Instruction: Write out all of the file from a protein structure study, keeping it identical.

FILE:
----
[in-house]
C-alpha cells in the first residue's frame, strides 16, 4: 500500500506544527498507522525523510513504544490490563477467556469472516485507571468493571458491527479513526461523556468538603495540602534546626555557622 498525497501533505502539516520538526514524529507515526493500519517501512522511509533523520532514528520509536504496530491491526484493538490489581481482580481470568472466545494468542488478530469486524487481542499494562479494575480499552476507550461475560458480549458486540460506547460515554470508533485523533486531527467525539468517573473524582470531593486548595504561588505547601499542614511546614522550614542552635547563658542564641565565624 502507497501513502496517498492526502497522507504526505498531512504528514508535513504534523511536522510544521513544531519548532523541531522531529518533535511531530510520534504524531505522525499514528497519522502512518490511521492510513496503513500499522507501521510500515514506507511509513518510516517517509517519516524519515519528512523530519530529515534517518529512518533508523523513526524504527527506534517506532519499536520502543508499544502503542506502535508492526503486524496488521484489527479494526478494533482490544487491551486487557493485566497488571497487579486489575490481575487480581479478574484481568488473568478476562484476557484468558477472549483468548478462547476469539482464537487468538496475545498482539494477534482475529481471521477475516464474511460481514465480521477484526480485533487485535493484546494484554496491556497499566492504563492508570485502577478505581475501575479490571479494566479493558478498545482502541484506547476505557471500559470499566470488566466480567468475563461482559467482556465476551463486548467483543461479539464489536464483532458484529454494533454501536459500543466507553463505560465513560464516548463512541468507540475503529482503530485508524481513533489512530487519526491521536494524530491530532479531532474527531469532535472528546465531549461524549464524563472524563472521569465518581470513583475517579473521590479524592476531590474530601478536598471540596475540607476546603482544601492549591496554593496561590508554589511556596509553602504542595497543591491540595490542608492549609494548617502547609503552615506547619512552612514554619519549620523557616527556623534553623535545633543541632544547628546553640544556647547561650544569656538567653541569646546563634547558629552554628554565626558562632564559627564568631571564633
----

[in-house]
C-alpha cells in the first residue's frame, strides 16, 4: 500500500506544527498507522525523510513504544490490563477467556469472516485507571468493571458491527479513526461523556468538603495540602534546626555557622 498525497501533505502539516520538526514524529507515526493500519517501512522511509533523520532514528520509536504496530491491526484493538490489581481482580481470568472466545494468542488478530469486524487481542499494562479494575480499552476507550461475560458480549458486540460506547460515554470508533485523533486531527467525539468517573473524582470531593486548595504561588505547601499542614511546614522550614542552635547563658542564641565565624 502507497501513502496517498492526502497522507504526505498531512504528514508535513504534523511536522510544521513544531519548532523541531522531529518533535511531530510520534504524531505522525499514528497519522502512518490511521492510513496503513500499522507501521510500515514506507511509513518510516517517509517519516524519515519528512523530519530529515534517518529512518533508523523513526524504527527506534517506532519499536520502543508499544502503542506502535508492526503486524496488521484489527479494526478494533482490544487491551486487557493485566497488571497487579486489575490481575487480581479478574484481568488473568478476562484476557484468558477472549483468548478462547476469539482464537487468538496475545498482539494477534482475529481471521477475516464474511460481514465480521477484526480485533487485535493484546494484554496491556497499566492504563492508570485502577478505581475501575479490571479494566479493558478498545482502541484506547476505557471500559470499566470488566466480567468475563461482559467482556465476551463486548467483543461479539464489536464483532458484529454494533454501536459500543466507553463505560465513560464516548463512541468507540475503529482503530485508524481513533489512530487519526491521536494524530491530532479531532474527531469532535472528546465531549461524549464524563472524563472521569465518581470513583475517579473521590479524592476531590474530601478536598471540596475540607476546603482544601492549591496554593496561590508554589511556596509553602504542595497543591491540595490542608492549609494548617502547609503552615506547619512552612514554619519549620523557616527556623534553623535545633543541632544547628546553640544556647547561650544569656538567653541569646546563634547558629552554628554565626558562632564559627564568631571564633